How to Prepare for Severe Weather
As weather conditions continue to become more severe, with 2020 on course to being the warmest year on record so far, it’s becoming increasingly important to consider the financial impact climate will have on your investments and how to prepare your rental home for extreme weather events.
Do Your Homework
First things first – research the area your property is in. TYou should already be conducting area market research to figure out neighborhood characteristics, competitive amenities and appropriate rent price points – double down and do the work to learn about the common (and future) weather risks in that area. Check out resources like FEMA’s Flood Map and the National Weather Service’s Storm Prediction Center to get familiar with the risk factors of your property’s location.
Prevention is going to be the key in protecting your property and the investment it represents. Ensuring that the roof does not need repair, and that the pipes and HVAC are maintained will reduce risk. Take further precautions if your property is in a flood-zone or high-risk area for tropical storms and the high winds that come with them, whether that is bolstering the siding, installing drainage, or acquiring additional insurance.
Recruit Your Tenants
You are not always at your property. (If you are, Frontline would love to take that burden off your hands! Your spare time should be spare.)
Your tenants, however, call your property home. As such, it’s in everyone’s best interest to keep them up to date and reminded about seasonal weather conditions, severe weather conditions, and what they can do to protect themselves and the property they live in. We recommend sending out a seasonal letter to give quick tips about what they should be doing to be prepare for the upcoming weather. In Spring there are last-minute cold snaps and showers, in Summer there’s either blistering heat or thunderstorms, in Fall there will be leaves clogging up gutters and heaters being turned on for the first time in months, in Winter there are hard freezes. Your tenants know this, but they may not automatically be aware of what that means in terms of conditioning the property, whether that’s reminding them to water the foundation during a drought, not to forget that a last-minute freeze can burst a pipe, or that it’s normal for the heat to smell slightly when it’s first turned on.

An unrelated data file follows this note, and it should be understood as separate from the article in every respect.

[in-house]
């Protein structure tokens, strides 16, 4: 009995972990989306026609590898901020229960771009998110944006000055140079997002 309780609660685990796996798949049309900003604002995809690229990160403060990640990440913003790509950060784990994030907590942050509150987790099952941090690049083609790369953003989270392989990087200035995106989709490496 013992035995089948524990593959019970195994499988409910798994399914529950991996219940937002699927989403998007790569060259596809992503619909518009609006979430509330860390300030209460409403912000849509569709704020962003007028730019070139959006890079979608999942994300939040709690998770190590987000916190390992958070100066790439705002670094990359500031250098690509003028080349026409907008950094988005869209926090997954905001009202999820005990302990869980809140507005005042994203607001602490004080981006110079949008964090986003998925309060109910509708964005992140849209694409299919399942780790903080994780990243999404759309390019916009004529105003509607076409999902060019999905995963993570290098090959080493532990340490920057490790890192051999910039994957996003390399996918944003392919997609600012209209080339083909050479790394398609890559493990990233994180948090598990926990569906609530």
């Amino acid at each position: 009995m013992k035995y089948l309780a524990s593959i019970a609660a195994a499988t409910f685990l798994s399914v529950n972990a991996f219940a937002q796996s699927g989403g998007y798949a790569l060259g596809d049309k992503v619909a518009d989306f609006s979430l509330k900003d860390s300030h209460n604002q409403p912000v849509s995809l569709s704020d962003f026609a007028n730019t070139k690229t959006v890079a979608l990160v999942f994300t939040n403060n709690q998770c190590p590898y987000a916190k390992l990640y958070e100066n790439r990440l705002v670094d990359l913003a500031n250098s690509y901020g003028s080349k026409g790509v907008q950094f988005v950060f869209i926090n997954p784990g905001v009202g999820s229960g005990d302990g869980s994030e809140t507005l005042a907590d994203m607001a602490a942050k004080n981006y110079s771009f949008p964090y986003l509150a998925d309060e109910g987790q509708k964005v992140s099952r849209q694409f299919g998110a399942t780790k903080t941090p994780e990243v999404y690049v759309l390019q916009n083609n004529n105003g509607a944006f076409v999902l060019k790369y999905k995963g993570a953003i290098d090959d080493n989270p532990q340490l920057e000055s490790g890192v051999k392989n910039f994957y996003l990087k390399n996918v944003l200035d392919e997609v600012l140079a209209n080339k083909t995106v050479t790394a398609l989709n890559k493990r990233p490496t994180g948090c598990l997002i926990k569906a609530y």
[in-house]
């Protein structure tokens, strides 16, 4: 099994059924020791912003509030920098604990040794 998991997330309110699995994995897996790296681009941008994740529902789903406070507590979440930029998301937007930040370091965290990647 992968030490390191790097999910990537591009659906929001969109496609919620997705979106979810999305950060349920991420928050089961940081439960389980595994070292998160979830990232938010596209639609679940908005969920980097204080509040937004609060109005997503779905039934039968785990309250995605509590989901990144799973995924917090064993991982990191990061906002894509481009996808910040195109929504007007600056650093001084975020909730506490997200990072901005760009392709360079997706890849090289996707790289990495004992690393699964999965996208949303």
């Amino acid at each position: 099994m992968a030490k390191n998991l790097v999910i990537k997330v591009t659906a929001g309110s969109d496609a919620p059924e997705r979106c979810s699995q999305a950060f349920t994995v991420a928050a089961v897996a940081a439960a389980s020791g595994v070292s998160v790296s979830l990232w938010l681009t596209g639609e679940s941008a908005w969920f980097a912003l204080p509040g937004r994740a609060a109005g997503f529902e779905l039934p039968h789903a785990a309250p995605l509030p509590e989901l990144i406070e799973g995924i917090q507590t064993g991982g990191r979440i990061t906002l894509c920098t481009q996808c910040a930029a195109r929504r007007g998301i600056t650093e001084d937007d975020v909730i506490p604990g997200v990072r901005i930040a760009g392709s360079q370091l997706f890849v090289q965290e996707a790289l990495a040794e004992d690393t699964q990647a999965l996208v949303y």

While you can’t predict the weather, you can certainly put safeguards in place that will make it easier to prevent any losses! Frontline prides ourselves on helping property owners weather any storm by protecting your frontline so that you can focus on your bottom line.
Start the conversation with us today about the DFW market and how we can help you meet your property management goals!